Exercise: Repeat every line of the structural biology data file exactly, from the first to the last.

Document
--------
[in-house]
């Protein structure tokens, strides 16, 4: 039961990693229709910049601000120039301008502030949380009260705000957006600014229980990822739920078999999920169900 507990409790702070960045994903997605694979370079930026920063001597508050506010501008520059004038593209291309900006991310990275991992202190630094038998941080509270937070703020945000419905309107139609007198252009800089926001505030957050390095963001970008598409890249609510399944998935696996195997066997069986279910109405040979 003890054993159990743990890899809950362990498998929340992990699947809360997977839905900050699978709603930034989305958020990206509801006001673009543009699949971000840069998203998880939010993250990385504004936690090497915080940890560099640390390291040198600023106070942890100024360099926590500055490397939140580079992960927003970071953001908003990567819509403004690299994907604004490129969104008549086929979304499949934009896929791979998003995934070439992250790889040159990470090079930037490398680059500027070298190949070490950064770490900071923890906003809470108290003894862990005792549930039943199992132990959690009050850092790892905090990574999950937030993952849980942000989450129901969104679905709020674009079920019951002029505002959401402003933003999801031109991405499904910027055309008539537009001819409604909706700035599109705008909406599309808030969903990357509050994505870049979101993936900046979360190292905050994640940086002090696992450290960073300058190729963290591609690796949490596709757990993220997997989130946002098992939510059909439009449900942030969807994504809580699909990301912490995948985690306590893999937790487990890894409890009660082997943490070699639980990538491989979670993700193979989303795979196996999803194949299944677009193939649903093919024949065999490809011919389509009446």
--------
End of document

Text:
[in-house]
């Protein structure tokens, strides 16, 4: 039961990693229709910049601000120039301008502030949380009260705000957006600014229980990822739920078999999920169900 507990409790702070960045994903997605694979370079930026920063001597508050506010501008520059004038593209291309900006991310990275991992202190630094038998941080509270937070703020945000419905309107139609007198252009800089926001505030957050390095963001970008598409890249609510399944998935696996195997066997069986279910109405040979 003890054993159990743990890899809950362990498998929340992990699947809360997977839905900050699978709603930034989305958020990206509801006001673009543009699949971000840069998203998880939010993250990385504004936690090497915080940890560099640390390291040198600023106070942890100024360099926590500055490397939140580079992960927003970071953001908003990567819509403004690299994907604004490129969104008549086929979304499949934009896929791979998003995934070439992250790889040159990470090079930037490398680059500027070298190949070490950064770490900071923890906003809470108290003894862990005792549930039943199992132990959690009050850092790892905090990574999950937030993952849980942000989450129901969104679905709020674009079920019951002029505002959401402003933003999801031109991405499904910027055309008539537009001819409604909706700035599109705008909406599309808030969903990357509050994505870049979101993936900046979360190292905050994640940086002090696992450290960073300058190729963290591609690796949490596709757990993220997997989130946002098992939510059909439009449900942030969807994504809580699909990301912490995948985690306590893999937790487990890894409890009660082997943490070699639980990538491989979670993700193979989303795979196996999803194949299944677009193939649903093919024949065999490809011919389509009446």